The first five minutes of “The Lives of Others” prepared me for another assault on socialism, and in particular, the German Democratic Republic (GDR). What appears to be a one-sided film quickly reveals there is much more to the story.

The film is somewhat narrowly focused, but the character of artist Georg Dreyman (Sebastian Koch) embodies what we think of as a socialist human being. He writes plays about comradery and worker control about the workplace and believes in the worth of the individual, who can only improve the entire society.

The film takes place in the GDR in 1984 and begins with a young man being interrogated by Capt. Gert Wiesler (Ulrich Muehe), a domestic surveillance specialist and interrogation expert. Wiesler works for the Ministry for State Security (the Stasi), and is an honest man who believes in socialism and protecting it. After hours, the captain succeeds in breaking down his suspect. As we witness the interrogation, our sympathy lies with the young man who is accused of helping a friend cross over to the West.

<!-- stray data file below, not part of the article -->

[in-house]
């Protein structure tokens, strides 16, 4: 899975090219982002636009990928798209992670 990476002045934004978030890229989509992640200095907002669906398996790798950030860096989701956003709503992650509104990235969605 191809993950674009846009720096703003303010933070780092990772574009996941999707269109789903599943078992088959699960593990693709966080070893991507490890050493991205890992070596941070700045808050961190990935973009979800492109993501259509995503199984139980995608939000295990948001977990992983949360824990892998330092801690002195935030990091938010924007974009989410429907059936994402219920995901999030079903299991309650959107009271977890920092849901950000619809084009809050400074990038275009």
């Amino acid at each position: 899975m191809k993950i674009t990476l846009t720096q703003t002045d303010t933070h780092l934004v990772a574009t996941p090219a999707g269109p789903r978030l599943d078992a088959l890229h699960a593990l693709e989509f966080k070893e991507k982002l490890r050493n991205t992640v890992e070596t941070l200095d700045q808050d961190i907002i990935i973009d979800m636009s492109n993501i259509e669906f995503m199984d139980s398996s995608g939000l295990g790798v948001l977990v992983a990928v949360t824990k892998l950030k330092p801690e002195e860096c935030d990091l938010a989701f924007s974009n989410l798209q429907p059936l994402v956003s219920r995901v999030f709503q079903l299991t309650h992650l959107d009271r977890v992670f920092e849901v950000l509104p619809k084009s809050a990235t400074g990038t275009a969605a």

Wiesler is assigned to bug Dreyman’s apartment on orders from the Minister of Culture who is attracted to Dreyman’s actress partner. Wiesler realizes there is much to be learned from the surveillance of the playwright’s private life.

The film depicts the complex circumstances that led to the breakup of the Soviet Union and its allies. It examines the human elements that shaped policy and brought to bear subjective forces that undermined socialism.

Early on, one figures out which direction Wiesler will go. Experiencing petty corruption and opportunism, he begins to look at the multisided human expectations of his society. The film examines the characters in depth and helps us understand the shortcomings of early socialism, and I think this is what makes “The Lives of Others” an important film worth seeing. Each character challenges the system. For me, both Dreyman and Wiesler are right.

At the end of the film, the camera scans a neighborhood, which is gray, drab and marred with graffiti, several years after the Berlin wall came down. Can people change? Can we be true believers for a better world? What are the ingredients to advance socialism? This film examines some essential parts of these questions.

gfalsetta @ cpusa.org

The Lives of Others

(Das Leben der Anderen)

Germany, 2006, 137min.

Rated R

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